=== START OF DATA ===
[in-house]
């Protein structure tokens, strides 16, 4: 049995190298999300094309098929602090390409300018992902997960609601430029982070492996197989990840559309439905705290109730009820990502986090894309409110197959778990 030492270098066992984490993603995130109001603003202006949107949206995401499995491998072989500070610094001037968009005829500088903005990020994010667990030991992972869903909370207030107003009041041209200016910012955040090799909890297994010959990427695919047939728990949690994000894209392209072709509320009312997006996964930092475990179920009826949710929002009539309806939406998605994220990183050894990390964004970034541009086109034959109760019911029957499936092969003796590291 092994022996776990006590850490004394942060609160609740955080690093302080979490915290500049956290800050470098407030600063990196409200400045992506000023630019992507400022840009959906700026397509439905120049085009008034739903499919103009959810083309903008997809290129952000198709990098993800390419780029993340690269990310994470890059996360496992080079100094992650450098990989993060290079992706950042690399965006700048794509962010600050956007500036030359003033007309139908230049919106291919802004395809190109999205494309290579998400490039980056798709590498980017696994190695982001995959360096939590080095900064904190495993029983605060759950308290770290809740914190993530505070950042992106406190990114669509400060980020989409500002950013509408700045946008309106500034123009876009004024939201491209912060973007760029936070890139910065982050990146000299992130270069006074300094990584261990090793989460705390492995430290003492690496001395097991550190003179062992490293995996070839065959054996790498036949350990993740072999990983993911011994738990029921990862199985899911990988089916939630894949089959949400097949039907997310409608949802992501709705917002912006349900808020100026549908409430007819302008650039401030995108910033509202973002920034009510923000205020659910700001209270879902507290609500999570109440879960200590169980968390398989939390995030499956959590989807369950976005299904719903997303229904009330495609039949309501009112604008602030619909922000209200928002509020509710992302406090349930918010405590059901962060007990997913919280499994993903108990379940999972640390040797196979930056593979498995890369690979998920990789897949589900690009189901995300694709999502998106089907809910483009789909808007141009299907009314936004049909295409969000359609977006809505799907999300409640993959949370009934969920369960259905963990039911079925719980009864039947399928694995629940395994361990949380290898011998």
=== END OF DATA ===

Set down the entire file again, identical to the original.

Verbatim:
[in-house]
């Protein structure tokens, strides 16, 4: 049995190298999300094309098929602090390409300018992902997960609601430029982070492996197989990840559309439905705290109730009820990502986090894309409110197959778990 030492270098066992984490993603995130109001603003202006949107949206995401499995491998072989500070610094001037968009005829500088903005990020994010667990030991992972869903909370207030107003009041041209200016910012955040090799909890297994010959990427695919047939728990949690994000894209392209072709509320009312997006996964930092475990179920009826949710929002009539309806939406998605994220990183050894990390964004970034541009086109034959109760019911029957499936092969003796590291 092994022996776990006590850490004394942060609160609740955080690093302080979490915290500049956290800050470098407030600063990196409200400045992506000023630019992507400022840009959906700026397509439905120049085009008034739903499919103009959810083309903008997809290129952000198709990098993800390419780029993340690269990310994470890059996360496992080079100094992650450098990989993060290079992706950042690399965006700048794509962010600050956007500036030359003033007309139908230049919106291919802004395809190109999205494309290579998400490039980056798709590498980017696994190695982001995959360096939590080095900064904190495993029983605060759950308290770290809740914190993530505070950042992106406190990114669509400060980020989409500002950013509408700045946008309106500034123009876009004024939201491209912060973007760029936070890139910065982050990146000299992130270069006074300094990584261990090793989460705390492995430290003492690496001395097991550190003179062992490293995996070839065959054996790498036949350990993740072999990983993911011994738990029921990862199985899911990988089916939630894949089959949400097949039907997310409608949802992501709705917002912006349900808020100026549908409430007819302008650039401030995108910033509202973002920034009510923000205020659910700001209270879902507290609500999570109440879960200590169980968390398989939390995030499956959590989807369950976005299904719903997303229904009330495609039949309501009112604008602030619909922000209200928002509020509710992302406090349930918010405590059901962060007990997913919280499994993903108990379940999972640390040797196979930056593979498995890369690979998920990789897949589900690009189901995300694709999502998106089907809910483009789909808007141009299907009314936004049909295409969000359609977006809505799907999300409640993959949370009934969920369960259905963990039911079925719980009864039947399928694995629940395994361990949380290898011998």